This novel in verse might seem thick, yes, it's thick with pages but also with a coming-of-age richness like Speak or How To Build A House. Anke is the "invisible" child who isn't abused by her father like her brother and sexually abused by her father like her sister.

Anke likens herself to furniture in the house, but because she isn't the target, she's able to secretly pursue her enjoyment in volleyball, friendship, and the attentions of a boy. Until, like Melinda in Speak, she finds her voice...more
Kate
The topic of this book interested me because there aren't too many books that deal with the subject of neglect. The fact that it is written in the form of poetry made it even more interesting.

Fourteen-year-old Anke's brother and sister bear the brunt of their father's wrath, but he ignores Anke so much that she feels like a piece of furniture. It makes her wish that he would beat her, just so she would know he cared about her at all. Through the volleyball team at school, Anke gains a sense of b...more
Lindsey Wasserman
This review has been hidden because it contains spoilers. To view it, click here.
Krista the Krazy Kataloguer
14-year-old Anke has mixed feelings about being ignored by her father. Every child wants attention and approval from their parents, but at the same time Anke dreads it. Anke's father is abusive to her brother, sister, and mother. She lives in fear that he will start in on her. The novel vividly portrays Anke's mixed feelings and growing fear as her body begins to mature. She wants to stop the abuse, but she is afraid that if she does so she will break up the family--and then, how will they survi...more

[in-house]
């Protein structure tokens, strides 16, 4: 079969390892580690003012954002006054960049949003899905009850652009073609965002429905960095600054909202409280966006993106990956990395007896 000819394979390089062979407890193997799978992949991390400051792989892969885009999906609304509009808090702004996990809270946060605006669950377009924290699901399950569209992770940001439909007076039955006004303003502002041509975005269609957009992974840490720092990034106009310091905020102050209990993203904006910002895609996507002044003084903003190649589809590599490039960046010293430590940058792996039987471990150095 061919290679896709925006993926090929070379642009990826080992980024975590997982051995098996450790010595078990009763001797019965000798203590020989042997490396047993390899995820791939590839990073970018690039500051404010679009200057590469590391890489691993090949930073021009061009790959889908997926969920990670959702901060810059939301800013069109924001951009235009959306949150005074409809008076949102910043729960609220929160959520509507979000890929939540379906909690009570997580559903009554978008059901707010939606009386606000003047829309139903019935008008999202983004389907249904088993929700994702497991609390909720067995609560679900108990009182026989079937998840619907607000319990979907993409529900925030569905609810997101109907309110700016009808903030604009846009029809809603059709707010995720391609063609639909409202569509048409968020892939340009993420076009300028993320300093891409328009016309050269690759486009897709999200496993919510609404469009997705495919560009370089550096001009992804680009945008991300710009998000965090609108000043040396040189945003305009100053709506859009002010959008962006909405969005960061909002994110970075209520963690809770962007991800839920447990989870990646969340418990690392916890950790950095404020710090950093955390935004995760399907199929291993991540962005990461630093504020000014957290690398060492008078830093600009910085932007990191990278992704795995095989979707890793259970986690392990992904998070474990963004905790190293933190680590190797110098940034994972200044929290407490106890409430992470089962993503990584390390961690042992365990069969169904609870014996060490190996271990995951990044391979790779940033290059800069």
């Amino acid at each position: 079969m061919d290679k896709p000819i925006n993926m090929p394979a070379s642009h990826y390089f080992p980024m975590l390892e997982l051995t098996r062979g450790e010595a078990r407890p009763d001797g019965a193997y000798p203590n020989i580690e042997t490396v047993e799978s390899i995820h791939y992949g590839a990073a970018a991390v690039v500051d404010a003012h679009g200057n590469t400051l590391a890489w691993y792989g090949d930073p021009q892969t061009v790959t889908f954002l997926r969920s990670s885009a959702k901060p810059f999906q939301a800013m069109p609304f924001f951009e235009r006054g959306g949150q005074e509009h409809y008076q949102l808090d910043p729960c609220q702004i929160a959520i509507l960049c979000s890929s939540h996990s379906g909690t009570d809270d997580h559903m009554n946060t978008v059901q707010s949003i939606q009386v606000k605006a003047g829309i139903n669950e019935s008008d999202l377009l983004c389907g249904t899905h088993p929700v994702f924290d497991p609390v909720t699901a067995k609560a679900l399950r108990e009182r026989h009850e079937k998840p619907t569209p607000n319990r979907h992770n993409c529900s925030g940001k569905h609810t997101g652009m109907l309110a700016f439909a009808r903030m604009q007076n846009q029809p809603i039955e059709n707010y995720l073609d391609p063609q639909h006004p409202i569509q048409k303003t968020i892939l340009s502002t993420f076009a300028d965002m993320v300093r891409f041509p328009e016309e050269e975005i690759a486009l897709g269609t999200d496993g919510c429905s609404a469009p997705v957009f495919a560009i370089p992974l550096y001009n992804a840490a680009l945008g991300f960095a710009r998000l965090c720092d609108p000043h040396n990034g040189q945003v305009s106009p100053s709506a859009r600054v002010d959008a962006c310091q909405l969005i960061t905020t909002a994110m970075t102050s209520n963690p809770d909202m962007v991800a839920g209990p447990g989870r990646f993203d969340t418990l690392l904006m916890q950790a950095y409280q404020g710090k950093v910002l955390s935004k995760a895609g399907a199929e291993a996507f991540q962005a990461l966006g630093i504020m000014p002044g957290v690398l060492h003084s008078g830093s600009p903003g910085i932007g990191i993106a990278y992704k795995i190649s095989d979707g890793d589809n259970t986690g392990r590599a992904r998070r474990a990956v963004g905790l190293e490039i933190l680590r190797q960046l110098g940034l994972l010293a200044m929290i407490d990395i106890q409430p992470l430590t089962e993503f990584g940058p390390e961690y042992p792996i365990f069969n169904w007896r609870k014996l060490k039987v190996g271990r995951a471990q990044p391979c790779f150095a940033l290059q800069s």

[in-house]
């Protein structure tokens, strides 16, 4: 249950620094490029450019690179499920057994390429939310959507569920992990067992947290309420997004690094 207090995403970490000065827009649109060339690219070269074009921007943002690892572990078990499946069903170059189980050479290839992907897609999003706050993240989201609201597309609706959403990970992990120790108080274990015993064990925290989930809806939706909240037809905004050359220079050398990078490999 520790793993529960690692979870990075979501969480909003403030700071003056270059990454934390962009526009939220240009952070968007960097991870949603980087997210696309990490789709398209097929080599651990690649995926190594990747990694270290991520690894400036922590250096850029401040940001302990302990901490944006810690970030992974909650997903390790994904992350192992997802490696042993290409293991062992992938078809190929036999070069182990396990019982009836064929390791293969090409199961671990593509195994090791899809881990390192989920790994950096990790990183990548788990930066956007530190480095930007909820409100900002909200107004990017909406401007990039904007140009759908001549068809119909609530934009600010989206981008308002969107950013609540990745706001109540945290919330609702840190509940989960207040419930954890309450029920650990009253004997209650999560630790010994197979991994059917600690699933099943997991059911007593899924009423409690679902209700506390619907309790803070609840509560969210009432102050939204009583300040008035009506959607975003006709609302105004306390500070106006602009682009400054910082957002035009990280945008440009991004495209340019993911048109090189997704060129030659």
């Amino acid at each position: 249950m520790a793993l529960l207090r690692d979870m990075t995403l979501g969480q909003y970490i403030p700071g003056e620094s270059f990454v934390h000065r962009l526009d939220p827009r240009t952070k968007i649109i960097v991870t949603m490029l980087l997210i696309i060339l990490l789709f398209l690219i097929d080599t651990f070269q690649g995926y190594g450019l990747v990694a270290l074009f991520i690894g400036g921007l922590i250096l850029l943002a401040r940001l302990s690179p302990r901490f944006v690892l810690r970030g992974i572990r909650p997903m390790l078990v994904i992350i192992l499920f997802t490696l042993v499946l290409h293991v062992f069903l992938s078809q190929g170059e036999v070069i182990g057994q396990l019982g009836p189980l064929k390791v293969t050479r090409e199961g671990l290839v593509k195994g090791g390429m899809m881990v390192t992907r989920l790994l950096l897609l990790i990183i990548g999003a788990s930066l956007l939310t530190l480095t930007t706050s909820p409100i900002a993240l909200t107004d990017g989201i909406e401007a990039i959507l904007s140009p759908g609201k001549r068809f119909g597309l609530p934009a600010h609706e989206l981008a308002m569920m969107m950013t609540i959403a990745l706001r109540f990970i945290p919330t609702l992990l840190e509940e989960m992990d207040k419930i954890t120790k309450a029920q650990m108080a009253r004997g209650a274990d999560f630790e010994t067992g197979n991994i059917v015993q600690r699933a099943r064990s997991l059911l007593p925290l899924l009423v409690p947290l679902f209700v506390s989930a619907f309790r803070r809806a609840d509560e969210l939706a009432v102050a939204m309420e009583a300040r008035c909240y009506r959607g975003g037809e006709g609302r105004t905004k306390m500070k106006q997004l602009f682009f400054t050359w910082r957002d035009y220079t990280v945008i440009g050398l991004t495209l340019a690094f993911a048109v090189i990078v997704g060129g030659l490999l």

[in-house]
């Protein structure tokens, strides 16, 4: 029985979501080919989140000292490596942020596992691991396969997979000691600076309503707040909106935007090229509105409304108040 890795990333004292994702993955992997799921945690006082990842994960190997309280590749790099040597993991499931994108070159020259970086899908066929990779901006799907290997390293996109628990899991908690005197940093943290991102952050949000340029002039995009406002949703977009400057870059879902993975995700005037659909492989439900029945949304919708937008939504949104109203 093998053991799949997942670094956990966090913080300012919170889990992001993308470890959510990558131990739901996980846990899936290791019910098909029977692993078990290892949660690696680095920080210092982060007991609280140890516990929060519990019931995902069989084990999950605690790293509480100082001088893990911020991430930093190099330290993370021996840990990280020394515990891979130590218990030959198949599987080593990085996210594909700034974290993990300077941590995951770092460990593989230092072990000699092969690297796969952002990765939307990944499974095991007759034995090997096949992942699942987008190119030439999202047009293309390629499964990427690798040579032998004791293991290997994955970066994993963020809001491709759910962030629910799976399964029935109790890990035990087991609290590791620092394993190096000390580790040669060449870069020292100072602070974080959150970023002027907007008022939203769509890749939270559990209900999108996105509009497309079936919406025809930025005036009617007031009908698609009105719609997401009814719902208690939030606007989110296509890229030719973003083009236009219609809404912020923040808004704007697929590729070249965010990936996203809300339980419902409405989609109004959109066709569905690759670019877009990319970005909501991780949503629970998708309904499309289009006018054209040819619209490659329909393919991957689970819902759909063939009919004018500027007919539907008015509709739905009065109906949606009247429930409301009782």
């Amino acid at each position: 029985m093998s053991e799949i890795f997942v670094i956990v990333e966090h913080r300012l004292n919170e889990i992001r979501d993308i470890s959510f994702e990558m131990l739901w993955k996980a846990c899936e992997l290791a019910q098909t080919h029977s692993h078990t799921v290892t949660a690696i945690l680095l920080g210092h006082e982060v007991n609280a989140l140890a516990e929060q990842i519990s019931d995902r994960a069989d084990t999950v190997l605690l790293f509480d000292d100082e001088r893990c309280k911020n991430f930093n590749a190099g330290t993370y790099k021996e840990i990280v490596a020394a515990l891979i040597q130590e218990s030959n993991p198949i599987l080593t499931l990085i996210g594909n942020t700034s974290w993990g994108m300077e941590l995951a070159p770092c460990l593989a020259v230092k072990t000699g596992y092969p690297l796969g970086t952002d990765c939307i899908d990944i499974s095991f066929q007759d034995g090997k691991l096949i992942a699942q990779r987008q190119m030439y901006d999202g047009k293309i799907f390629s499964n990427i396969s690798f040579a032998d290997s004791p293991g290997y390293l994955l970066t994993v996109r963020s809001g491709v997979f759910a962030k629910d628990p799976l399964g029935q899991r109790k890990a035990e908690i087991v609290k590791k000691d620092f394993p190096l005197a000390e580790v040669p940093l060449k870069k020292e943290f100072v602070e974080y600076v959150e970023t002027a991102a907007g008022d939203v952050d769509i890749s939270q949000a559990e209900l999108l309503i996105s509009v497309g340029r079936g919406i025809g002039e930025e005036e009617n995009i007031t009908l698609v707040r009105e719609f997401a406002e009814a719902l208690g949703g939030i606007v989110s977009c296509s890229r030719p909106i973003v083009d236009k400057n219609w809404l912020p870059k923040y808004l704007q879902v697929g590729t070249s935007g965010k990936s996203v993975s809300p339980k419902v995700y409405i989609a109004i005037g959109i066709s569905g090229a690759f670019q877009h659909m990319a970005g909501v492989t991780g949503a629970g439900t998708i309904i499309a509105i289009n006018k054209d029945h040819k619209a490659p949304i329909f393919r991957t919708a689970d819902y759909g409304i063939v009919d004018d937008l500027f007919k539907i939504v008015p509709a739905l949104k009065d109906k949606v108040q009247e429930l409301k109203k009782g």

Wendy
What a disturbing book. I couldn't put it down though. It is sad but true that this is what happens in some families. Good for Anke having the courage to say no!
Suzanne
For fans of Ellen Hopkins or other authors who use the novel in verse format, this book would probably score a little higher. The subject matter is sexual and physical abuse on the part of the protagonist Anke's college professor father. The title has to do with Anke's confusion over why her father attacks her brother and sister, intimidates the hell out of their mother, and except for bothering her about playing volleyball--he not being a fan of competitive sports--hardly pays her any attention...more
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Thalia Chaltas (Author, Because I Am Furniture, Viking, 2009) worked hard at her luck to get her Young Adult novel Because I Am Furniture published by Viking. She has been writing for children since just before the turn of the century. The current century. Running her medical transcription business has taught her the value of editing, since most physicians don’t sound brilliant without a transcrip...more
More about Thalia Chaltas...
Displacement

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“I got an A on the third quiz in American history,
an A,
dammit.
Last time I got a B
up from a C
and my father said,
"if you can get a C
you can get a B,
if you can get a B
you can get an A."-
I got an A
and my father said,
"grades don't mean anything.”
75 likes
“I never realized
till now
how hard the brain has to work
to make the body do what it asks.

Or maybe how hard the body has to work
to ignore
the brain.”
30 likes
More quotes…